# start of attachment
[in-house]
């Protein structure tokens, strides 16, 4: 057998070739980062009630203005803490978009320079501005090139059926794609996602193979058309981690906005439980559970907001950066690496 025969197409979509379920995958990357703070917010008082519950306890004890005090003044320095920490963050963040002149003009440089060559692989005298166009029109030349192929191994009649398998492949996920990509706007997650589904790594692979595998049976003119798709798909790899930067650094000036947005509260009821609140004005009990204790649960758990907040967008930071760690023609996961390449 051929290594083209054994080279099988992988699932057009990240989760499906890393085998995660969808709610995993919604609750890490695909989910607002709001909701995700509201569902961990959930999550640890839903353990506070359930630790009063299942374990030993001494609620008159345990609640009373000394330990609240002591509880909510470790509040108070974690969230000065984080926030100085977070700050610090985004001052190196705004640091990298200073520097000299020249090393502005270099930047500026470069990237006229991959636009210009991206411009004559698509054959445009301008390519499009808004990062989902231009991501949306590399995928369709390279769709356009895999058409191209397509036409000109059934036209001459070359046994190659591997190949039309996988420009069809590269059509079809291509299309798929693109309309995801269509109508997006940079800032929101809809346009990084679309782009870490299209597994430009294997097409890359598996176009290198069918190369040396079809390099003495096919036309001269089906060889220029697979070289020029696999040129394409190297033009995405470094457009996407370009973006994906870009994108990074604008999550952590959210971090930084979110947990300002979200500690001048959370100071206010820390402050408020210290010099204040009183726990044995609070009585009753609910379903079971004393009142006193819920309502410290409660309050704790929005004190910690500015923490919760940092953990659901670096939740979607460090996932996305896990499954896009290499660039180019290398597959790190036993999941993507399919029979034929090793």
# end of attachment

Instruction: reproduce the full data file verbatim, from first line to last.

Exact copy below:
[in-house]
């Protein structure tokens, strides 16, 4: 057998070739980062009630203005803490978009320079501005090139059926794609996602193979058309981690906005439980559970907001950066690496 025969197409979509379920995958990357703070917010008082519950306890004890005090003044320095920490963050963040002149003009440089060559692989005298166009029109030349192929191994009649398998492949996920990509706007997650589904790594692979595998049976003119798709798909790899930067650094000036947005509260009821609140004005009990204790649960758990907040967008930071760690023609996961390449 051929290594083209054994080279099988992988699932057009990240989760499906890393085998995660969808709610995993919604609750890490695909989910607002709001909701995700509201569902961990959930999550640890839903353990506070359930630790009063299942374990030993001494609620008159345990609640009373000394330990609240002591509880909510470790509040108070974690969230000065984080926030100085977070700050610090985004001052190196705004640091990298200073520097000299020249090393502005270099930047500026470069990237006229991959636009210009991206411009004559698509054959445009301008390519499009808004990062989902231009991501949306590399995928369709390279769709356009895999058409191209397509036409000109059934036209001459070359046994190659591997190949039309996988420009069809590269059509079809291509299309798929693109309309995801269509109508997006940079800032929101809809346009990084679309782009870490299209597994430009294997097409890359598996176009290198069918190369040396079809390099003495096919036309001269089906060889220029697979070289020029696999040129394409190297033009995405470094457009996407370009973006994906870009994108990074604008999550952590959210971090930084979110947990300002979200500690001048959370100071206010820390402050408020210290010099204040009183726990044995609070009585009753609910379903079971004393009142006193819920309502410290409660309050704790929005004190910690500015923490919760940092953990659901670096939740979607460090996932996305896990499954896009290499660039180019290398597959790190036993999941993507399919029979034929090793």